After studies in Aboriginal law and education, Mishenene pursued teaching and, over the years, brought Indigenous history, culture and perspective into the curriculum she taught her students. She also developed training for fellow educators. In 2018, she was recognized with the Indigenous educator honour at the Indspire Awards, an annual celebration of Indigenous excellence.
Over the last decade there has been change, she says, with Canadian school boards and ministries of education including more Indigenous content in textbooks and classroom resources, along with professional development for instructors. She emphasized, however, that this shift in learning must continue.
“I really hope that the government at some point can really prioritize truth and reconciliation as part of a curriculum and learning not just for students, but for teachers as well,” said Mishenene, who now serves as executive director of Indigenous programs for the international non-profit organization Right to Play.
“It cannot be a one-off. Indigenous education is not tokenism, and this is something where the governments and the education sector really need to prioritize: to providing supports and learning opportunities for teachers.”
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Hope for the future
Gail Higginbottom and Danica Weager also grew up with scant Indigenous representation in their studies when they were students in British Columbia’s Kootenay Lake School District. Now, as educators in that same district, they’re part of a team infusing the education system with Indigenous perspectives.
Their work ranges from supporting individual students to bringing elders and traditional knowledge-keepers into classrooms, organizing district-wide events like powwows to incorporating lessons about tipi circle structure into Grade 10 or Grade 11 math.
“It’s not an option for our system to not include Indigenous ways of knowing now. Times have changed so much,” said Higginbottom, district principal of Aboriginal education. “When I was in school, which was a few decades ago, there was next to none in terms of learning about who I was as a person.”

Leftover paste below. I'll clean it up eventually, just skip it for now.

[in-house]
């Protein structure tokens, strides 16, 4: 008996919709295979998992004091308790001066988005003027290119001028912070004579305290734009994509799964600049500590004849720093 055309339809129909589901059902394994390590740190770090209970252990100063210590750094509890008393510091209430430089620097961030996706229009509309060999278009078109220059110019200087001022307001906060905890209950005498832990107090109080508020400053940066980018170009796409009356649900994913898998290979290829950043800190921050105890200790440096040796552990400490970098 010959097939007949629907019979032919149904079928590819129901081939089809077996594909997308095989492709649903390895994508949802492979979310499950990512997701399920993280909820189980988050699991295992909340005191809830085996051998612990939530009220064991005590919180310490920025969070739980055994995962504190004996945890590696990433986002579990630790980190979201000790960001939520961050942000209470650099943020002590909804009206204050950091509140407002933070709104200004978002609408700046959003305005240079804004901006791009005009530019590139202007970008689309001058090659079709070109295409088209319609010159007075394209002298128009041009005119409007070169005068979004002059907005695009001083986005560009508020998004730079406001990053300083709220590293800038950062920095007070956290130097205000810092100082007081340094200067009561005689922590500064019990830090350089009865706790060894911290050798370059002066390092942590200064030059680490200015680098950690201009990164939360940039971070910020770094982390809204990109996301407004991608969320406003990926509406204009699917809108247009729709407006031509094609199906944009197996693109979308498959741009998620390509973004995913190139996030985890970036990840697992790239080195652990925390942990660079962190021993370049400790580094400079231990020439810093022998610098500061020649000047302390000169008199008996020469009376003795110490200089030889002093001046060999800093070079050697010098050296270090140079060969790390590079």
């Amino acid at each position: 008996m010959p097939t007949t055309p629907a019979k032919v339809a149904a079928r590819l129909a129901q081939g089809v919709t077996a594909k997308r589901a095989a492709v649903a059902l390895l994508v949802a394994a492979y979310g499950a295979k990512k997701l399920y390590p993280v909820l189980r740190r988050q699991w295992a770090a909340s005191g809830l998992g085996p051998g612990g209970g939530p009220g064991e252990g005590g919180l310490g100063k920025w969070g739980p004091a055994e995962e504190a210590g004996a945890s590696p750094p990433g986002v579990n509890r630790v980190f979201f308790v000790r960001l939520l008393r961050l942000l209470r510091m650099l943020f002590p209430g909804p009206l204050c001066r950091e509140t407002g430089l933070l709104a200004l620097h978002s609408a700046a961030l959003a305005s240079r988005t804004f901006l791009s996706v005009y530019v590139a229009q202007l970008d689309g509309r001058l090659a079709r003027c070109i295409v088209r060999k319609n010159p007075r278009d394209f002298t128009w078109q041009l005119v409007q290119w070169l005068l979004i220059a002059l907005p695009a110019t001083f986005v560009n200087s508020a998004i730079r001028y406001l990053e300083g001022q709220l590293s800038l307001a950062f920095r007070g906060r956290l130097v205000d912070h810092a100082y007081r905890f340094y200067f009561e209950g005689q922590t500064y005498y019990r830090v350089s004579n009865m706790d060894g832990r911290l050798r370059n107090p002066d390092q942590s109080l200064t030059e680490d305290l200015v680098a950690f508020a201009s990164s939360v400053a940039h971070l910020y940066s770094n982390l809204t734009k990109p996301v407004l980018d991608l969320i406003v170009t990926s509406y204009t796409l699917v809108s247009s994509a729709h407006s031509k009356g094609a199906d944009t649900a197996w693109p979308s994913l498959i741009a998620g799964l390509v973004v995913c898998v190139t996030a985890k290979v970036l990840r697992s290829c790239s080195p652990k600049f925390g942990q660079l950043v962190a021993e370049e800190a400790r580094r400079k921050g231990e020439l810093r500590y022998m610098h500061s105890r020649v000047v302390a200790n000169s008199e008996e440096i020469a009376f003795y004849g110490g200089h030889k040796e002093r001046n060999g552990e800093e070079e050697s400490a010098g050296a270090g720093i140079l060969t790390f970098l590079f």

She echoed the words of retired senator Murray Sinclair, chair of the Truth and Reconciliation Commission, that education is an avenue to healing. “I believe in the power of education,” said Higginbottom, who comes from Secwépemc territory on her father’s side and has Scottish and Irish ancestry on her mother’s side.
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Weager, an Indigenization co-ordinator for the district, recalled that when she attended high school in the early 2000s, an Aboriginal education program was in its infancy — but was open only to Indigenous students. She recalled one time in Grade 11 social studies when an in-class discussion morphed into Weager teaching her peers — as well as her instructor — about residential schools “from the little I knew at the time, just from my own research and knowledge from my family.”
Looking back the progress in education since the time she and Higginbottom were in school, Weager — who comes from Peguis First Nation on her mother’s side and has settler ancestry on her father’s — looks at the future with a sense of optimism.
“I’m hopeful for where Aboriginal education, where Indigenous education is going to be in the next 10 years,” she said. “I’m really hopeful for where non-Indigenous allies are going to be in the next 10 years.
“There’s a lot of work that still needs to be done and it’s happening.”
Support is available for anyone affected by their experience at residential schools and those who are triggered by the latest reports.
A national Indian Residential School Crisis Line has been set up to provide support for former students and those affected. People can access emotional and crisis referral services by calling the 24-hour national crisis line: 1-866-925-4419.